Drunk on fairy tales and myths,
I planted a rock at a crossroads at sunset,
in hopes that a mountain would grow.
One with a cave, and a proper dragon,
a talking dragon with four legs and two wings,
who might, if I asked nicely, tell me stories.

I wished on the first evening star,
and put a four-leaf clover on top.
I didn’t have a rabbit’s foot,
but dragons and rabbits don’t get along well anyway.
I blew a dandelion I had saved from that afternoon.
I hope that’s enough.

I went back every night, until I forgot.
The mountain never grew.
I think maybe a squirrel saw me bury the rock,
and thought it was a nut,
and dug it up and stole it.
Squirrels are like that.

I tried to go out again,
with a better rock,
one with more sparkles,
but by then it was too rainy.
I didn’t think a mountain would grow if it was too muddy.
And besides, the dandelions were all gone.
So I asked for a flower pot and a seed.
Dragons like flowers, don’t they?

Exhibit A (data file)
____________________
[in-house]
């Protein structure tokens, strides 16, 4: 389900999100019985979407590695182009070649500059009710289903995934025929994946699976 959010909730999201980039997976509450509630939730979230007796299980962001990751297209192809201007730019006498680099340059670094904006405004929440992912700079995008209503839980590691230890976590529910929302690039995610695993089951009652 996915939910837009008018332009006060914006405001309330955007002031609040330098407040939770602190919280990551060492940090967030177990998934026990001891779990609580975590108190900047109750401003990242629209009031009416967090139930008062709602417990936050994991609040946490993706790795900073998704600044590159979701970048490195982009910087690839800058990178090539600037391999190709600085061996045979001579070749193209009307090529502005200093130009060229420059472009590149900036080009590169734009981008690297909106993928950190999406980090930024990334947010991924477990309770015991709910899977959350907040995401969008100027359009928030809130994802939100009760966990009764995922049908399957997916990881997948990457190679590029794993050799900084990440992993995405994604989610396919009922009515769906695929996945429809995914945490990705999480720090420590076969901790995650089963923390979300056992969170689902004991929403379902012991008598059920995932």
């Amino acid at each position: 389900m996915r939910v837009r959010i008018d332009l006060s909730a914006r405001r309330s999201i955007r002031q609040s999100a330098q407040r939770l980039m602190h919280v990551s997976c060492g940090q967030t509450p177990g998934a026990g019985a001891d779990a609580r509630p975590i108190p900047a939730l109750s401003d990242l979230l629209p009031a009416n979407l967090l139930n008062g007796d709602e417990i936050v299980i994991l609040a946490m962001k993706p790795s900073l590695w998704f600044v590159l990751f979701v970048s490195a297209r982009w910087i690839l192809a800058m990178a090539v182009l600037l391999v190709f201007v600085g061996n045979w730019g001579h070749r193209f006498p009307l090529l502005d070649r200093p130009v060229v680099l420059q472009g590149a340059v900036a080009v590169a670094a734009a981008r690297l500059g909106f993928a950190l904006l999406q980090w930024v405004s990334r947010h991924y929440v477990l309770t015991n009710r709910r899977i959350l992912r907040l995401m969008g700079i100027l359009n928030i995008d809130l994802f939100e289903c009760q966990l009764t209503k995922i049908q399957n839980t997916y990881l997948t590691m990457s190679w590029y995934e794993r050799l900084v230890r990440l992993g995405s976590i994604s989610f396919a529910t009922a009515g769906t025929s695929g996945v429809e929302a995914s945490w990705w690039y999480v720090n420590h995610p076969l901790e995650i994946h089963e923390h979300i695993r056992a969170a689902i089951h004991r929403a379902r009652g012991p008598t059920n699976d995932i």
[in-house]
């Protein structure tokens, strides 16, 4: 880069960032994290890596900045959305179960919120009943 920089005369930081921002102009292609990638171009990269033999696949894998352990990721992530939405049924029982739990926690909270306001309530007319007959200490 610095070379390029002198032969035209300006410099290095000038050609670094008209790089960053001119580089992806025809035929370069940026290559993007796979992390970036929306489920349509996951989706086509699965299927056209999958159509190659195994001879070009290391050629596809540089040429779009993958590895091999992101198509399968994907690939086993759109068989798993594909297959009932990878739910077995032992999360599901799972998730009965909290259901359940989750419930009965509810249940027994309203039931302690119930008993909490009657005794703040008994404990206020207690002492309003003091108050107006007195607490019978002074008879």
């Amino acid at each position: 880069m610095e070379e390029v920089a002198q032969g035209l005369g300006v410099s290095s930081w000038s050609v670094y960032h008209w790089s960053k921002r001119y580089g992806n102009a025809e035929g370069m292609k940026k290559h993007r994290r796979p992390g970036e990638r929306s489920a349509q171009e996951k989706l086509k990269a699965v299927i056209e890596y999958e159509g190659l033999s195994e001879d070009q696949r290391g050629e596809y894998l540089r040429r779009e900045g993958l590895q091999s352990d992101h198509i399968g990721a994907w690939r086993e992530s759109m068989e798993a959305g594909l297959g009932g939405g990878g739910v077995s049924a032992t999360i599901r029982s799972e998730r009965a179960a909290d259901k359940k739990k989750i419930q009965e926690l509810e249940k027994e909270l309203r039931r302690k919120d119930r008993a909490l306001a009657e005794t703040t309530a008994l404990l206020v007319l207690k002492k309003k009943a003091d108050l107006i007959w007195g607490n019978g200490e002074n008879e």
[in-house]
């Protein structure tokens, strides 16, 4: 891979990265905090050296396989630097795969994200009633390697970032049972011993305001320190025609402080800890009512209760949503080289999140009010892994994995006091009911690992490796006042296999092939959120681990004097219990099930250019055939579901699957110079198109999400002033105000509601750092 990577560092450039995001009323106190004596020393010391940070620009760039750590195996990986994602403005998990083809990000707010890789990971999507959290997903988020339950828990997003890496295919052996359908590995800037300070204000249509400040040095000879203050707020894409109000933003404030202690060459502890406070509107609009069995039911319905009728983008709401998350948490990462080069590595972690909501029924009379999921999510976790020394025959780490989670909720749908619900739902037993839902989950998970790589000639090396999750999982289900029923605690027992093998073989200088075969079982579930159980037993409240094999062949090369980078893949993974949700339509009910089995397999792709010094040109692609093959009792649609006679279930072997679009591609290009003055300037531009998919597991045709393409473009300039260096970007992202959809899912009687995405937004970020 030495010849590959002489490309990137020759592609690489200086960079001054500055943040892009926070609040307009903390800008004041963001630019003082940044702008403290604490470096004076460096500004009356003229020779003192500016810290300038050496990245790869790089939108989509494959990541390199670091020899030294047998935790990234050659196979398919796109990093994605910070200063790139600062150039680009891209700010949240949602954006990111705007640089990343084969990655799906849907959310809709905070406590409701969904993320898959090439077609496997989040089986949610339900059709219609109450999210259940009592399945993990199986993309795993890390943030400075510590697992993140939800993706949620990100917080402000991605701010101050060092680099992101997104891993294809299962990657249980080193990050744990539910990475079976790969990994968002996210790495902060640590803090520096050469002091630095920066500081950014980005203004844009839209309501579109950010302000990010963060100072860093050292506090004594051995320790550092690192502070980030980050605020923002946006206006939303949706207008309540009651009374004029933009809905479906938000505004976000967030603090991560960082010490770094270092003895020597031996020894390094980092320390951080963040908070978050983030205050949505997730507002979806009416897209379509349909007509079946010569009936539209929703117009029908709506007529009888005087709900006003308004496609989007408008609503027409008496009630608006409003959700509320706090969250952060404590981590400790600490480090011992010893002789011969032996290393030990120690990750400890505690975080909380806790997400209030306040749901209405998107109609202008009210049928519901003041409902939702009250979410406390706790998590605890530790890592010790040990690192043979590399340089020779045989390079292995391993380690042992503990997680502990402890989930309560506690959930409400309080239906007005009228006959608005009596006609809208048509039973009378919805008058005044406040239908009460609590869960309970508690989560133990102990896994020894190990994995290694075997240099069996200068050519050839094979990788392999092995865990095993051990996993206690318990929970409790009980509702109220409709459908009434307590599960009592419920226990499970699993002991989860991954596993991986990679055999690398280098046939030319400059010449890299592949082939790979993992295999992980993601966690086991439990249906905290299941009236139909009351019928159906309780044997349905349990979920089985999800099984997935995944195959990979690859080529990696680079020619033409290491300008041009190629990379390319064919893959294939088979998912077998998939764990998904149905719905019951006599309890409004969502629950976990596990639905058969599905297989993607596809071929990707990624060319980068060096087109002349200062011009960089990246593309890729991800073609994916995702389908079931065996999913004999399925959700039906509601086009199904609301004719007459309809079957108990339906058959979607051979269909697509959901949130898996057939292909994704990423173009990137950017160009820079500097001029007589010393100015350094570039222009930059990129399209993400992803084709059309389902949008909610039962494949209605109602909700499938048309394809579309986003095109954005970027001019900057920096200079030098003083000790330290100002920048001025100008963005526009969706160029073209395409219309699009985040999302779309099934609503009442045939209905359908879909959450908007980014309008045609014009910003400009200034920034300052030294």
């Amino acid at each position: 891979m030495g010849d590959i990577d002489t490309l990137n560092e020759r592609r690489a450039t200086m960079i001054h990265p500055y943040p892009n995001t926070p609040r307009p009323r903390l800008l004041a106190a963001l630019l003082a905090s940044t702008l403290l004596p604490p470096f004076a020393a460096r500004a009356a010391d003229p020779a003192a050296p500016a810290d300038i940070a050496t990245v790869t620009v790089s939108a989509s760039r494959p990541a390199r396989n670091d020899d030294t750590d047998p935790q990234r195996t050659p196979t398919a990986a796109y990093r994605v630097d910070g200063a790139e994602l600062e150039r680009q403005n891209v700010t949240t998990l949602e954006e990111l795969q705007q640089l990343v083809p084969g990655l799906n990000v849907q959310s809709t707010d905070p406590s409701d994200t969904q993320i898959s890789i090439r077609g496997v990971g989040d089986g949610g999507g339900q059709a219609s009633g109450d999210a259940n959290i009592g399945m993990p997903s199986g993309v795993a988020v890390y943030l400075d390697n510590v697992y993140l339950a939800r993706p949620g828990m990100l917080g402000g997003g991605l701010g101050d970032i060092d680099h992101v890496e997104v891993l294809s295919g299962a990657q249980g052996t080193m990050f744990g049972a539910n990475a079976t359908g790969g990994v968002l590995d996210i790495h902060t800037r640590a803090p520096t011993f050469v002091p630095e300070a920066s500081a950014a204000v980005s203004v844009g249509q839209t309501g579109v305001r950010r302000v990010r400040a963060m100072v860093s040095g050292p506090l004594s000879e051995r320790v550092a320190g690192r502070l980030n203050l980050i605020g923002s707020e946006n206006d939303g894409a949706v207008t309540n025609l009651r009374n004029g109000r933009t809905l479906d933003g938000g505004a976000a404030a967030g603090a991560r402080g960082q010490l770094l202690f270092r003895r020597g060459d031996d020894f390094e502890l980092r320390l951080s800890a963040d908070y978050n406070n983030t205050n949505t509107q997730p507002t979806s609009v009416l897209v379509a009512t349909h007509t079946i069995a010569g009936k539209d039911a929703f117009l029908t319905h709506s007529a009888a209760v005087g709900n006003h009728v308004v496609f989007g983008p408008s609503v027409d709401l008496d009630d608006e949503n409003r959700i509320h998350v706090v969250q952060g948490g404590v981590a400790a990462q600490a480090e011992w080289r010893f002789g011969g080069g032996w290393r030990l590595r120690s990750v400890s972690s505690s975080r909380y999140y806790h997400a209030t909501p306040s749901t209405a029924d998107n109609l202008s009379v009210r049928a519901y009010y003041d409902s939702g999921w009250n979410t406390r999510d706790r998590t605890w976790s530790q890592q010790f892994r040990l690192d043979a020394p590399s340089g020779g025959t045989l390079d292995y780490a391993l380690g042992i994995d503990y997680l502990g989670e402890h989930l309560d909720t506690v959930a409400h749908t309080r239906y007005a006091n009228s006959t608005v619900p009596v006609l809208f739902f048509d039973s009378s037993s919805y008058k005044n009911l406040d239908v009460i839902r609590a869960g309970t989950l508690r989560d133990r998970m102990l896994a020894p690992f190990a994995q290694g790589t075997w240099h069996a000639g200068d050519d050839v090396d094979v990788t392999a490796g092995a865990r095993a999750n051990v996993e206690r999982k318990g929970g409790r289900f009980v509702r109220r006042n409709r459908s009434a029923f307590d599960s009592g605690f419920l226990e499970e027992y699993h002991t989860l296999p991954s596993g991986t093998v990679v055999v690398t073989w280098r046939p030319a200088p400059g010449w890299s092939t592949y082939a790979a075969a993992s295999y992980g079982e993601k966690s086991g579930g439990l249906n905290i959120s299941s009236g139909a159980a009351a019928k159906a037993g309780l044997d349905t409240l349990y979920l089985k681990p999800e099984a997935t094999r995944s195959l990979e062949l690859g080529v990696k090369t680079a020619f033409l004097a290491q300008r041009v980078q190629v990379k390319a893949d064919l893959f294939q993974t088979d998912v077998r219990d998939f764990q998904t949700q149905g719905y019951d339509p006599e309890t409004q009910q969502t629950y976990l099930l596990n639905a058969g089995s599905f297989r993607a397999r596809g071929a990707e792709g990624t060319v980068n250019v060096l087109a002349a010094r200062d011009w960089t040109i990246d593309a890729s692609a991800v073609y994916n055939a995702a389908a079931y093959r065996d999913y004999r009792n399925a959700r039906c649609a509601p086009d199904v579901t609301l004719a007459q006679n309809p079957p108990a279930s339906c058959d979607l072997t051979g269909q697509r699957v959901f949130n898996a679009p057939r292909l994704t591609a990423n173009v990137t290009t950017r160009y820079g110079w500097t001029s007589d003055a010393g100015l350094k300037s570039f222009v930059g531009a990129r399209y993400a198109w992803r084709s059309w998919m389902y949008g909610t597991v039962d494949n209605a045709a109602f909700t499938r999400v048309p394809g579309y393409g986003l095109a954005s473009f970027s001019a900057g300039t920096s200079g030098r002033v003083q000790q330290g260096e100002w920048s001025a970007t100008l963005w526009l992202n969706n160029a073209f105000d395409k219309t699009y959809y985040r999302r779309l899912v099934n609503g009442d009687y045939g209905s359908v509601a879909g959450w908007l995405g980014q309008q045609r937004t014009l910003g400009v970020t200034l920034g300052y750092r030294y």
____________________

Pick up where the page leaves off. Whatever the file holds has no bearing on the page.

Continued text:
I do.
I buried the rock in the flower pot,
alone with one of my baby teeth
and a lucky penny for treasure.

It was easier to remember to wish on the first evening star
when I didn’t have to go all the way to the crossroad.
The seed and the rock slept the winter away.
Something is growing in the flower pot.
I hope it’s pretty.
I hope it’s an apple tree.
Dragons like apples, don’t they?
I do.

Star light, star bright,
first star I see tonight,
wish I may, wish I might,
have the wish I wish tonight.

I wish for a dragon to tell me stories
so I can live forever.
Good night, evening star.


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